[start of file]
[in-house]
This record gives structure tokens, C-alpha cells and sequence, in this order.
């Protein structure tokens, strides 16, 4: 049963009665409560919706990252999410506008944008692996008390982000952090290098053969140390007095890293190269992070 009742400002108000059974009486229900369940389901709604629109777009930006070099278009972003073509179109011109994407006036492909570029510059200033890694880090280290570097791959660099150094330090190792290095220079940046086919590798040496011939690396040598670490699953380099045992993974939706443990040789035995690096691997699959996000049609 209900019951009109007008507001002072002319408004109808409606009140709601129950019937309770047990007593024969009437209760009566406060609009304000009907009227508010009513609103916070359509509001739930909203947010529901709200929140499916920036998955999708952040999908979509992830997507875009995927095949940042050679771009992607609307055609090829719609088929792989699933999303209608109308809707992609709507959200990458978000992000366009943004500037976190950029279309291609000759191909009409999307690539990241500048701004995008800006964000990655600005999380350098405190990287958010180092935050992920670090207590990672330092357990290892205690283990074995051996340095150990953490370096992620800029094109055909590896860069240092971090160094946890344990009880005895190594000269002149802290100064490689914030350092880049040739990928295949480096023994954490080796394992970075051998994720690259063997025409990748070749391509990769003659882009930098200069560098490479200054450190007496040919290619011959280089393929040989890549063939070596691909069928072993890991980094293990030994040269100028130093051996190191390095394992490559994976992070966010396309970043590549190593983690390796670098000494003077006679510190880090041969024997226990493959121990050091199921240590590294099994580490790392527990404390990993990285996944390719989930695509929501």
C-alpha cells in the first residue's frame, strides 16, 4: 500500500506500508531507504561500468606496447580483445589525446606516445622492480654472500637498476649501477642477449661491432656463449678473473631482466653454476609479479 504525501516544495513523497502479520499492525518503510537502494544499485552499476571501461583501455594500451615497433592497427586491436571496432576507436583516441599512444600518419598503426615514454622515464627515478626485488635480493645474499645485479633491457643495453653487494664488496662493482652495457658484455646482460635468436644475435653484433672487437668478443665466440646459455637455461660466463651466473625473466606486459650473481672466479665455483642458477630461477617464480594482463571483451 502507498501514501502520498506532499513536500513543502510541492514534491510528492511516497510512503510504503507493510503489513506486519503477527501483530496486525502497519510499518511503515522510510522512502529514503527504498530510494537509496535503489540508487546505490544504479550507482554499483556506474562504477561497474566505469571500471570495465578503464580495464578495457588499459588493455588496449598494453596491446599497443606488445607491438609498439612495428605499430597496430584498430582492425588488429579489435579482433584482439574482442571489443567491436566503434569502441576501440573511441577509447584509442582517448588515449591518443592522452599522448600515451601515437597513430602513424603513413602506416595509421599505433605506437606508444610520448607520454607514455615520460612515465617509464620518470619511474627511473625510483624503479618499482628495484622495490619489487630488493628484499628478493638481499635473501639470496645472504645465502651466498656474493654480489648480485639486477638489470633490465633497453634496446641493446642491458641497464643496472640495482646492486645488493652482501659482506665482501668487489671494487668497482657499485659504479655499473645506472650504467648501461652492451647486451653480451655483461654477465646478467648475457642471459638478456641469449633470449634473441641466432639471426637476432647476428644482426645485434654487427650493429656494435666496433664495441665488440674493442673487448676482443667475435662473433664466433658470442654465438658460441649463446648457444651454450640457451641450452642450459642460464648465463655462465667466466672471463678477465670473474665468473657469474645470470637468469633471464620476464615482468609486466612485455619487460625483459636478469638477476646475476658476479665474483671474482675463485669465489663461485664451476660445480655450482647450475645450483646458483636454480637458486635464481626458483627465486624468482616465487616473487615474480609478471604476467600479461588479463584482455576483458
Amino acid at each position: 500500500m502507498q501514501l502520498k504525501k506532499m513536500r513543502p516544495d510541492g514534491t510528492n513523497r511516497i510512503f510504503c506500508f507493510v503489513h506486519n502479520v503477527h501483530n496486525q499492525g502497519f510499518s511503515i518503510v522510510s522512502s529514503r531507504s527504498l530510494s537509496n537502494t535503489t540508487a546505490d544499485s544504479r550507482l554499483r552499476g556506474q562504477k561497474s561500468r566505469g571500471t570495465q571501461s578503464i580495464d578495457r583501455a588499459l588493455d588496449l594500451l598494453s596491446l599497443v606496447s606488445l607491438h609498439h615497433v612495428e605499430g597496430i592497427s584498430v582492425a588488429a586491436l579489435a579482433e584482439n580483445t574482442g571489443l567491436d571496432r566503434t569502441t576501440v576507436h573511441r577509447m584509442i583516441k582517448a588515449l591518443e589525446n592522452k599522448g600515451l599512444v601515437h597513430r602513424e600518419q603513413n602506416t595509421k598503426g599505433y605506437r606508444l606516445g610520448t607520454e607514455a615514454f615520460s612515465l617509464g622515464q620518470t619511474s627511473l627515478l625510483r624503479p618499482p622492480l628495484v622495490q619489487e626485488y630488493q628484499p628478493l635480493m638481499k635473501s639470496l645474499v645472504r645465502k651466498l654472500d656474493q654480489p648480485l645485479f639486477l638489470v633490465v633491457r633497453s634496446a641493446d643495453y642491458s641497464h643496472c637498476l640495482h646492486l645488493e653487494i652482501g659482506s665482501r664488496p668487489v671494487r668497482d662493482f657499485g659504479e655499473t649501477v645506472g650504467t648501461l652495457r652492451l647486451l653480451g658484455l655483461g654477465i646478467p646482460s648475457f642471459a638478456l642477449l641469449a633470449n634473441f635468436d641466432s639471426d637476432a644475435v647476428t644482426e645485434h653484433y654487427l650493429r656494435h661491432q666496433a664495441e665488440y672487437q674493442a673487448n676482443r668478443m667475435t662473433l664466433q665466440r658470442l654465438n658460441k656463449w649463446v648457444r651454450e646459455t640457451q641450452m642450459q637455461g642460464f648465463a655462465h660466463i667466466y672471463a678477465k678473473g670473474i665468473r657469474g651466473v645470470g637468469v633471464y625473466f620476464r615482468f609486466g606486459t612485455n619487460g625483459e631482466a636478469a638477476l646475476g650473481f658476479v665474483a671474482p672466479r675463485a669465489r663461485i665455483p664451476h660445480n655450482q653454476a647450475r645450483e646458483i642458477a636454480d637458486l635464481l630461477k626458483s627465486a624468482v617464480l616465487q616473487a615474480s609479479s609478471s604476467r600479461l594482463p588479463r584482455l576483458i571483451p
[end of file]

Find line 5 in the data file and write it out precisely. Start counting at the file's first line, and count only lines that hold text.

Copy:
Amino acid at each position: 500500500m502507498q501514501l502520498k504525501k506532499m513536500r513543502p516544495d510541492g514534491t510528492n513523497r511516497i510512503f510504503c506500508f507493510v503489513h506486519n502479520v503477527h501483530n496486525q499492525g502497519f510499518s511503515i518503510v522510510s522512502s529514503r531507504s527504498l530510494s537509496n537502494t535503489t540508487a546505490d544499485s544504479r550507482l554499483r552499476g556506474q562504477k561497474s561500468r566505469g571500471t570495465q571501461s578503464i580495464d578495457r583501455a588499459l588493455d588496449l594500451l598494453s596491446l599497443v606496447s606488445l607491438h609498439h615497433v612495428e605499430g597496430i592497427s584498430v582492425a588488429a586491436l579489435a579482433e584482439n580483445t574482442g571489443l567491436d571496432r566503434t569502441t576501440v576507436h573511441r577509447m584509442i583516441k582517448a588515449l591518443e589525446n592522452k599522448g600515451l599512444v601515437h597513430r602513424e600518419q603513413n602506416t595509421k598503426g599505433y605506437r606508444l606516445g610520448t607520454e607514455a615514454f615520460s612515465l617509464g622515464q620518470t619511474s627511473l627515478l625510483r624503479p618499482p622492480l628495484v622495490q619489487e626485488y630488493q628484499p628478493l635480493m638481499k635473501s639470496l645474499v645472504r645465502k651466498l654472500d656474493q654480489p648480485l645485479f639486477l638489470v633490465v633491457r633497453s634496446a641493446d643495453y642491458s641497464h643496472c637498476l640495482h646492486l645488493e653487494i652482501g659482506s665482501r664488496p668487489v671494487r668497482d662493482f657499485g659504479e655499473t649501477v645506472g650504467t648501461l652495457r652492451l647486451l653480451g658484455l655483461g654477465i646478467p646482460s648475457f642471459a638478456l642477449l641469449a633470449n634473441f635468436d641466432s639471426d637476432a644475435v647476428t644482426e645485434h653484433y654487427l650493429r656494435h661491432q666496433a664495441e665488440y672487437q674493442a673487448n676482443r668478443m667475435t662473433l664466433q665466440r658470442l654465438n658460441k656463449w649463446v648457444r651454450e646459455t640457451q641450452m642450459q637455461g642460464f648465463a655462465h660466463i667466466y672471463a678477465k678473473g670473474i665468473r657469474g651466473v645470470g637468469v633471464y625473466f620476464r615482468f609486466g606486459t612485455n619487460g625483459e631482466a636478469a638477476l646475476g650473481f658476479v665474483a671474482p672466479r675463485a669465489r663461485i665455483p664451476h660445480n655450482q653454476a647450475r645450483e646458483i642458477a636454480d637458486l635464481l630461477k626458483s627465486a624468482v617464480l616465487q616473487a615474480s609479479s609478471s604476467r600479461l594482463p588479463r584482455l576483458i571483451p